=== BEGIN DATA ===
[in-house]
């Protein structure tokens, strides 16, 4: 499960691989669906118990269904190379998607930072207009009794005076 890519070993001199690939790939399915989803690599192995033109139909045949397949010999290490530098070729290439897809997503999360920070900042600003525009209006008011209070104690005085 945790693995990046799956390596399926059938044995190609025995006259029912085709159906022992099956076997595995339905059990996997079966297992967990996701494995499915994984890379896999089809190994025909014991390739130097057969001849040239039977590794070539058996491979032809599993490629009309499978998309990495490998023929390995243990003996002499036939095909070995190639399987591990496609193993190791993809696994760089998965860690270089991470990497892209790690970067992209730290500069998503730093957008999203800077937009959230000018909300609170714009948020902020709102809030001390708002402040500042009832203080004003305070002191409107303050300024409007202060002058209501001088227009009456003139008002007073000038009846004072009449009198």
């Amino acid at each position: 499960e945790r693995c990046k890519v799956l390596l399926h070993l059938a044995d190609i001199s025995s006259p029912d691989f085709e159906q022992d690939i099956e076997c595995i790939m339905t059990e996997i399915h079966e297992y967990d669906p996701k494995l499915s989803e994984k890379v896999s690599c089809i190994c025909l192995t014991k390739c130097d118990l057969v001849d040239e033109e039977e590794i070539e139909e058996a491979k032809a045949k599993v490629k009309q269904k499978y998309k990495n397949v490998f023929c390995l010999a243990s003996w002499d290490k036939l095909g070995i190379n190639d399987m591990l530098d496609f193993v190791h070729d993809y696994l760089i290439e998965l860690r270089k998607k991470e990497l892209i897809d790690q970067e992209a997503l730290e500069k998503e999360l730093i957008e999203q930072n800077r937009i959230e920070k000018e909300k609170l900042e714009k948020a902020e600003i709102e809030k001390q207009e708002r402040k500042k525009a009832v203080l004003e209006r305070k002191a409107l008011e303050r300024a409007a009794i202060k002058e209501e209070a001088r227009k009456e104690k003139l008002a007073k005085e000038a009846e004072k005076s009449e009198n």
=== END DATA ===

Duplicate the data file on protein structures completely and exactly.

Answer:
[in-house]
């Protein structure tokens, strides 16, 4: 499960691989669906118990269904190379998607930072207009009794005076 890519070993001199690939790939399915989803690599192995033109139909045949397949010999290490530098070729290439897809997503999360920070900042600003525009209006008011209070104690005085 945790693995990046799956390596399926059938044995190609025995006259029912085709159906022992099956076997595995339905059990996997079966297992967990996701494995499915994984890379896999089809190994025909014991390739130097057969001849040239039977590794070539058996491979032809599993490629009309499978998309990495490998023929390995243990003996002499036939095909070995190639399987591990496609193993190791993809696994760089998965860690270089991470990497892209790690970067992209730290500069998503730093957008999203800077937009959230000018909300609170714009948020902020709102809030001390708002402040500042009832203080004003305070002191409107303050300024409007202060002058209501001088227009009456003139008002007073000038009846004072009449009198």
């Amino acid at each position: 499960e945790r693995c990046k890519v799956l390596l399926h070993l059938a044995d190609i001199s025995s006259p029912d691989f085709e159906q022992d690939i099956e076997c595995i790939m339905t059990e996997i399915h079966e297992y967990d669906p996701k494995l499915s989803e994984k890379v896999s690599c089809i190994c025909l192995t014991k390739c130097d118990l057969v001849d040239e033109e039977e590794i070539e139909e058996a491979k032809a045949k599993v490629k009309q269904k499978y998309k990495n397949v490998f023929c390995l010999a243990s003996w002499d290490k036939l095909g070995i190379n190639d399987m591990l530098d496609f193993v190791h070729d993809y696994l760089i290439e998965l860690r270089k998607k991470e990497l892209i897809d790690q970067e992209a997503l730290e500069k998503e999360l730093i957008e999203q930072n800077r937009i959230e920070k000018e909300k609170l900042e714009k948020a902020e600003i709102e809030k001390q207009e708002r402040k500042k525009a009832v203080l004003e209006r305070k002191a409107l008011e303050r300024a409007a009794i202060k002058e209501e209070a001088r227009k009456e104690k003139l008002a007073k005085e000038a009846e004072k005076s009449e009198n």